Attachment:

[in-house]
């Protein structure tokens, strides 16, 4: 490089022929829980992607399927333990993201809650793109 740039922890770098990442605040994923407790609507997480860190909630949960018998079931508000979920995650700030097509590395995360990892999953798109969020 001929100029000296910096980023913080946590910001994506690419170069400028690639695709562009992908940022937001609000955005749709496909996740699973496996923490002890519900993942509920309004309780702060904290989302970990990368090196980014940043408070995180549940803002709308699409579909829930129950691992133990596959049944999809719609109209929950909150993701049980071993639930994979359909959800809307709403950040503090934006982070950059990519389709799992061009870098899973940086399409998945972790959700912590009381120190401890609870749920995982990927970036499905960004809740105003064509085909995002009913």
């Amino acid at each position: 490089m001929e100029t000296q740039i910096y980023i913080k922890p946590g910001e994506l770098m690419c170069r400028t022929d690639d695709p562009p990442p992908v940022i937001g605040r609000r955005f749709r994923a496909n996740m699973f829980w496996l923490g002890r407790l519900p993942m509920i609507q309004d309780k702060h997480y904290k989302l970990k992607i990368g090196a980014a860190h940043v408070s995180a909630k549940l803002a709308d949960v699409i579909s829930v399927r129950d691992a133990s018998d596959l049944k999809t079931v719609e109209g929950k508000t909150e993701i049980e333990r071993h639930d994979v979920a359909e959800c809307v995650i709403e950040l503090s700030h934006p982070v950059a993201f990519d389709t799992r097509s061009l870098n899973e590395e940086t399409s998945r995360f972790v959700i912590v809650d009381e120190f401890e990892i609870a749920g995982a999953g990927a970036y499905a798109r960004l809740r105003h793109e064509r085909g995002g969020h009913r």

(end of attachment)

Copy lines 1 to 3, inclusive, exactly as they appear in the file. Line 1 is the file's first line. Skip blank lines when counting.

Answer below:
[in-house]
């Protein structure tokens, strides 16, 4: 490089022929829980992607399927333990993201809650793109 740039922890770098990442605040994923407790609507997480860190909630949960018998079931508000979920995650700030097509590395995360990892999953798109969020 001929100029000296910096980023913080946590910001994506690419170069400028690639695709562009992908940022937001609000955005749709496909996740699973496996923490002890519900993942509920309004309780702060904290989302970990990368090196980014940043408070995180549940803002709308699409579909829930129950691992133990596959049944999809719609109209929950909150993701049980071993639930994979359909959800809307709403950040503090934006982070950059990519389709799992061009870098899973940086399409998945972790959700912590009381120190401890609870749920995982990927970036499905960004809740105003064509085909995002009913």
């Amino acid at each position: 490089m001929e100029t000296q740039i910096y980023i913080k922890p946590g910001e994506l770098m690419c170069r400028t022929d690639d695709p562009p990442p992908v940022i937001g605040r609000r955005f749709r994923a496909n996740m699973f829980w496996l923490g002890r407790l519900p993942m509920i609507q309004d309780k702060h997480y904290k989302l970990k992607i990368g090196a980014a860190h940043v408070s995180a909630k549940l803002a709308d949960v699409i579909s829930v399927r129950d691992a133990s018998d596959l049944k999809t079931v719609e109209g929950k508000t909150e993701i049980e333990r071993h639930d994979v979920a359909e959800c809307v995650i709403e950040l503090s700030h934006p982070v950059a993201f990519d389709t799992r097509s061009l870098n899973e590395e940086t399409s998945r995360f972790v959700i912590v809650d009381e120190f401890e990892i609870a749920g995982a999953g990927a970036y499905a798109r960004l809740r105003h793109e064509r085909g995002g969020h009913r």